So another year comes and goes for the MillarWorld Talent search. For the last two years MillarWorld has been holding a contest looking for writers and artists to collaborate on stories for the follow years annual. I posted comic book art samples from Flash Trotter #4 both years and never heard back. I also entered as a writer. For the next few posts (five) I will be showing those pages. In the past, my imagination gets the better of me and I desperately hang all of my hopes and dreams and future happiness on what would happen if I win. Thankfully I’m in a good place in life and things are always busy enough to not think about winning or losing. Part of that is the wisdom that comes from experience knowing that the results of the contest are not a huge part of life and that art is subjective. I’m just not what they were looking for. Oh well. I still have “Top Five Teacher of the Year.”
Running on Empty
Written by Billy Penn
This is basically a five page story on a kid how loses his prized comic book. The secretive way it is returned to him is mirrored by the cover of this cherished book.
Notes to penciler/colorist:
*This is only a five page story and we have a lot of room to cover with limited real estate on the page. I’m thinking this will take about 30 panels in all.
*Feel free to expand/delete/consolidate any panels as you see fit. Use these sketches as a springboard. See what works and improve things that could work better. However, DO NOT break the page turns. These tend to be important.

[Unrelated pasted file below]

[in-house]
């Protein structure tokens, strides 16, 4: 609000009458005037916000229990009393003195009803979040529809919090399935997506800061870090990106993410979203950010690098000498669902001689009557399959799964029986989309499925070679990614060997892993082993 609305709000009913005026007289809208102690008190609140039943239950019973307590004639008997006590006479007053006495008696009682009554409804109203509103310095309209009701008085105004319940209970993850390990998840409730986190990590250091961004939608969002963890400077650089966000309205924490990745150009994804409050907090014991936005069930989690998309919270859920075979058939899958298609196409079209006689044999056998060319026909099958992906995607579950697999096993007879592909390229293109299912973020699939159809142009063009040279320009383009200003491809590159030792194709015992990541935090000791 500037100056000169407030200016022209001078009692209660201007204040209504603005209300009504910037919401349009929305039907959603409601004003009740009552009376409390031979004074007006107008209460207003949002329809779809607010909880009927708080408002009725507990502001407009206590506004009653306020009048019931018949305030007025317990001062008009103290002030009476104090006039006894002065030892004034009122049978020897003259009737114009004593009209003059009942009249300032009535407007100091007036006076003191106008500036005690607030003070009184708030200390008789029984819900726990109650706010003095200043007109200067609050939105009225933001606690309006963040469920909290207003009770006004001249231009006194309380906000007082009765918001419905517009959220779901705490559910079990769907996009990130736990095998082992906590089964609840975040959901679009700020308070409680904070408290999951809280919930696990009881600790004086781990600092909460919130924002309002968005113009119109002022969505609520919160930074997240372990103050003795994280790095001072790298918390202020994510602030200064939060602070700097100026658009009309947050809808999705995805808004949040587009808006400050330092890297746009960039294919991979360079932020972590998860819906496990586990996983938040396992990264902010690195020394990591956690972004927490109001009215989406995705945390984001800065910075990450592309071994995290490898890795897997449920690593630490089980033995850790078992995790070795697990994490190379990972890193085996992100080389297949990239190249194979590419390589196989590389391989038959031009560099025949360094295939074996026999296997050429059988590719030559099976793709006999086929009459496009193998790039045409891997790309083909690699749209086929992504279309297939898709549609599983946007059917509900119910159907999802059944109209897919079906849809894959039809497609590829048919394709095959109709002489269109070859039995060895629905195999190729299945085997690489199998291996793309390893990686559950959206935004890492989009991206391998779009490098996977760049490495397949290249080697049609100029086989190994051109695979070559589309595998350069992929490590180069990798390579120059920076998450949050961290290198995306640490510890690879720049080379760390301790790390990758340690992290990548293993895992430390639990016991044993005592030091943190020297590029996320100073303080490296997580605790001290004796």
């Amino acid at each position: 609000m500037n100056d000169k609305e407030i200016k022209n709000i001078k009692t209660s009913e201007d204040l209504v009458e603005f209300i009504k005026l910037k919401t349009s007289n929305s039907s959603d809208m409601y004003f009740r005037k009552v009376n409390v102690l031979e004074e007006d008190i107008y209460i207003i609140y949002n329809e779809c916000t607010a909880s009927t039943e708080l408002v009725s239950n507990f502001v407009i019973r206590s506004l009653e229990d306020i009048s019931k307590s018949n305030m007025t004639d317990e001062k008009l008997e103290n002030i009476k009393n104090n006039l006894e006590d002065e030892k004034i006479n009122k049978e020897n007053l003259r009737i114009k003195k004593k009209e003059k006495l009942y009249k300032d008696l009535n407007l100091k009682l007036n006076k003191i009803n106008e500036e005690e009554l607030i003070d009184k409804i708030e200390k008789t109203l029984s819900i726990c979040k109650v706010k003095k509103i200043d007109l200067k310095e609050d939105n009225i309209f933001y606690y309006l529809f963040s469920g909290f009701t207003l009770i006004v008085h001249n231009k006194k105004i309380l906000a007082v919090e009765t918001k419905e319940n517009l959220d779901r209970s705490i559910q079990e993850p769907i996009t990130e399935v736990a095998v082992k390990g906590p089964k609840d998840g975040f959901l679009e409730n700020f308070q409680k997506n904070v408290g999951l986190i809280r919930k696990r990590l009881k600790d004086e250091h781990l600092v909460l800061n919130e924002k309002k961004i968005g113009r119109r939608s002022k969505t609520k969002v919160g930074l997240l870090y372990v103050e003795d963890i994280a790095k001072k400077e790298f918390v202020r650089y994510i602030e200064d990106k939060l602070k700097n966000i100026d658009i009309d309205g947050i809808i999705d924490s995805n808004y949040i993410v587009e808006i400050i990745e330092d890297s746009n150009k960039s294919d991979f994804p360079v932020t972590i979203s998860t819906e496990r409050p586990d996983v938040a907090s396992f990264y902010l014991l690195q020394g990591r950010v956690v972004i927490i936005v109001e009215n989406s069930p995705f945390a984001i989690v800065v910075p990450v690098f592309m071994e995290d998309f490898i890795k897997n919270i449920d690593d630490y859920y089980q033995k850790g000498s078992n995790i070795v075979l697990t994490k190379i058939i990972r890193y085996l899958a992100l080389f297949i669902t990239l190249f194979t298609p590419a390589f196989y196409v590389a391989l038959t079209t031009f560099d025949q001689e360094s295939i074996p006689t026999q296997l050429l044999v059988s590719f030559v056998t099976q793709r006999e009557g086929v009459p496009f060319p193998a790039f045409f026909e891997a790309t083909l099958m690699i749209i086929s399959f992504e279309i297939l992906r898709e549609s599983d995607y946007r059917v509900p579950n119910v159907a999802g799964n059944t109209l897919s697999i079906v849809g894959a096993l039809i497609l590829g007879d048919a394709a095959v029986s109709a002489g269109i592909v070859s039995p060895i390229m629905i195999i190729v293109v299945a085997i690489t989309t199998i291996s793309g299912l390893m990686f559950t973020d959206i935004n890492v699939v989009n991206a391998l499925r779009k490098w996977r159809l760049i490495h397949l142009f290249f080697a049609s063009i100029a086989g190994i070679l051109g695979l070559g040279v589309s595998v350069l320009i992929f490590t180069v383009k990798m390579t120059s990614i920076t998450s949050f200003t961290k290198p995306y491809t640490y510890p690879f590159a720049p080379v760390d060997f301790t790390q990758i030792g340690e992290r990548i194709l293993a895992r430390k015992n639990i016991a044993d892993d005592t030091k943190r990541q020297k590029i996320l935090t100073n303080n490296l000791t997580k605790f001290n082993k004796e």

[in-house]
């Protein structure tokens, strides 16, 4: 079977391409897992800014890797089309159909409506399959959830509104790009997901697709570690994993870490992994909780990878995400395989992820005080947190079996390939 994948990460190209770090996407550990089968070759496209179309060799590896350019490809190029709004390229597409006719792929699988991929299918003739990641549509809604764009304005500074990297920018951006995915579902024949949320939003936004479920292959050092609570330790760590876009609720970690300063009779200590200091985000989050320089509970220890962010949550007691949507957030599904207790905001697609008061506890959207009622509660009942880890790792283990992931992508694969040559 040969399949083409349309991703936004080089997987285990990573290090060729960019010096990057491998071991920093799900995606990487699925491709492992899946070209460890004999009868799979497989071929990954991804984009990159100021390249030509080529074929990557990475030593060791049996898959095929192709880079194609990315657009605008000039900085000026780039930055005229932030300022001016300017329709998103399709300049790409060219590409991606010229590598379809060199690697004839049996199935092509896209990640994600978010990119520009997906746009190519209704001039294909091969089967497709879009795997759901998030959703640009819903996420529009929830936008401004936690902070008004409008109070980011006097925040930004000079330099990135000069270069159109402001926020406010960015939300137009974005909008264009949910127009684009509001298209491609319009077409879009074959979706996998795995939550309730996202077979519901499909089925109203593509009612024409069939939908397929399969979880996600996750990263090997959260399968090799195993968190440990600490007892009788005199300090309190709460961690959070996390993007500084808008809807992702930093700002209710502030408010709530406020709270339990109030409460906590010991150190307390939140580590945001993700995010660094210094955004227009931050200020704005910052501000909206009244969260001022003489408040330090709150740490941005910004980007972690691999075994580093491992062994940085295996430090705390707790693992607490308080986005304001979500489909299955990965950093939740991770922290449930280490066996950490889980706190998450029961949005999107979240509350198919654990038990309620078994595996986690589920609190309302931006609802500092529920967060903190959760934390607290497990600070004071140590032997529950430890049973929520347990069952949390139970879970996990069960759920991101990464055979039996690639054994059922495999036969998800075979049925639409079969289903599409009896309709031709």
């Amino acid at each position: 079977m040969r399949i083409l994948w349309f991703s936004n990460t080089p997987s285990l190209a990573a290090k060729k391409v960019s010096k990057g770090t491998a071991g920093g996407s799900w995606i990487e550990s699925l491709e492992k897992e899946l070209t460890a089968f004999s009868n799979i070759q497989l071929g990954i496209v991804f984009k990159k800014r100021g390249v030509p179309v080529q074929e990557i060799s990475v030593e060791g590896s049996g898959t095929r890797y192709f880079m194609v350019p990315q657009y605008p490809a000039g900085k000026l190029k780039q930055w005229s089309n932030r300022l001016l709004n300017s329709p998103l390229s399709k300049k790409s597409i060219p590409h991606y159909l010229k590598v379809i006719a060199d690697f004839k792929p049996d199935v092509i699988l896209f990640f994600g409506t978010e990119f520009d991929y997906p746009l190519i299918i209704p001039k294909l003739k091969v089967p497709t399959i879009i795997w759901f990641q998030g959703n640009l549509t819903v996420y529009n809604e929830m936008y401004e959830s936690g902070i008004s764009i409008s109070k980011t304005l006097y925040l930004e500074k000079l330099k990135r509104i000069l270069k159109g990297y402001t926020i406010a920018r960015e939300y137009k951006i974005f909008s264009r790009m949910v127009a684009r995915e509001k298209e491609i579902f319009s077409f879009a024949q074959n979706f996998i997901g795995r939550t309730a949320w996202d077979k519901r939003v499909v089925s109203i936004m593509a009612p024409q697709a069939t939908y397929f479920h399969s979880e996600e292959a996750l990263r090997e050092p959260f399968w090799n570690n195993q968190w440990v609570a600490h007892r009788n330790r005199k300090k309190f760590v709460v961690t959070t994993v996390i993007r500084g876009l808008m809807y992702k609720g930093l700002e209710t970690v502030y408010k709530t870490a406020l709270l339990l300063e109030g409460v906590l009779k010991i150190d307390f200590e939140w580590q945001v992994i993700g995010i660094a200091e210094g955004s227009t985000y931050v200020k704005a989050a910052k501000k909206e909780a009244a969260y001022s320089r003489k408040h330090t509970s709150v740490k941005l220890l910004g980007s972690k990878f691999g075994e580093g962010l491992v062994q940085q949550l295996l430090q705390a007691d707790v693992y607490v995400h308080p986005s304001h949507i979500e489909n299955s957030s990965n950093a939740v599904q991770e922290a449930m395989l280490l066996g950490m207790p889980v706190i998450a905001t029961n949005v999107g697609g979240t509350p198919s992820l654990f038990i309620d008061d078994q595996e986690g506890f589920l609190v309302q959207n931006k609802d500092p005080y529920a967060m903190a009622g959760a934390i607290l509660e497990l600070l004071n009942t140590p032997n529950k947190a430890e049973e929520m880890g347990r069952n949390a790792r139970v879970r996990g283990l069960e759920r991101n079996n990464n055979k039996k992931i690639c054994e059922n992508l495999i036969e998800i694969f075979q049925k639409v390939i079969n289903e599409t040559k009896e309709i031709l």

*Feel free to design the characters any way you see fit. Ethnicity doesn’t matter. Clothing and what type of cars the characters drive is not a big deal either. Just make sure the bad guys have a more imposing vehicle than the mom.
Feel free to email any questions or concerns (or praise) to firstname.lastname@example.org
On to the story…
Running on Empty
Billy Penn / and you
PAGE ONE (8 panels)_____________________
Panel 1: Interior of a gas station convenience store. A little boys stands in front of a comic book spinner rack. He’s excited that he found an issue he had a hard time finding.
1. LITTLE BOY: Yus!
Panel 2: Little Boy holds his comic while we see the store clerk holding his cash. The boy is talking excitedly while we hear the Ding-a-ling of the door as new customer enters.
1. LITTLE BOY: I’ve been lookin’ all over for this one!
1. SFX: DING! DING!
Panel 3: Wide shot of the entire convenience store. Mom has come in panicked! She grabs the boy by the arm.
1. MOM: Breaks over! We’ve got to go…NOW!
2. LITTLE BOY: But Mom…
Panel 4: Gas station exterior shot. Mom hurries her son to the car. The boy drops his new comic book on the asphalt.
1. MOM: No buts! I don’t know how they found us, but they found us!
Panel 5: Mom sits in the front seat while the boy hops in the back. Outside the window, we see a nondescript attendant (HUCK!) holding the gasoline nozzle.
1. MOM: A LOT quicker this time! I didn’t give them enough credit. Stupid!
Panel 6 7,&8: Small identical panels. Huck on the left, stands half in shadows. We still can’t see his face.
Panel 6: Huck stands with the pump in his hand. The mom’s car speeds away. The comic lays on the ground next to Huck.
1. HUCK: Wait ma’am! I didn’t fill up…your…
Panel 7: Huck continues to stand in a cloud of dust.
1. HUCK: …gas…tank.
Panel 8: Huck bends over to pick up the comic book off the ground next to him. In the background, a big black SUV zooms past.1. SFX: VROOOM!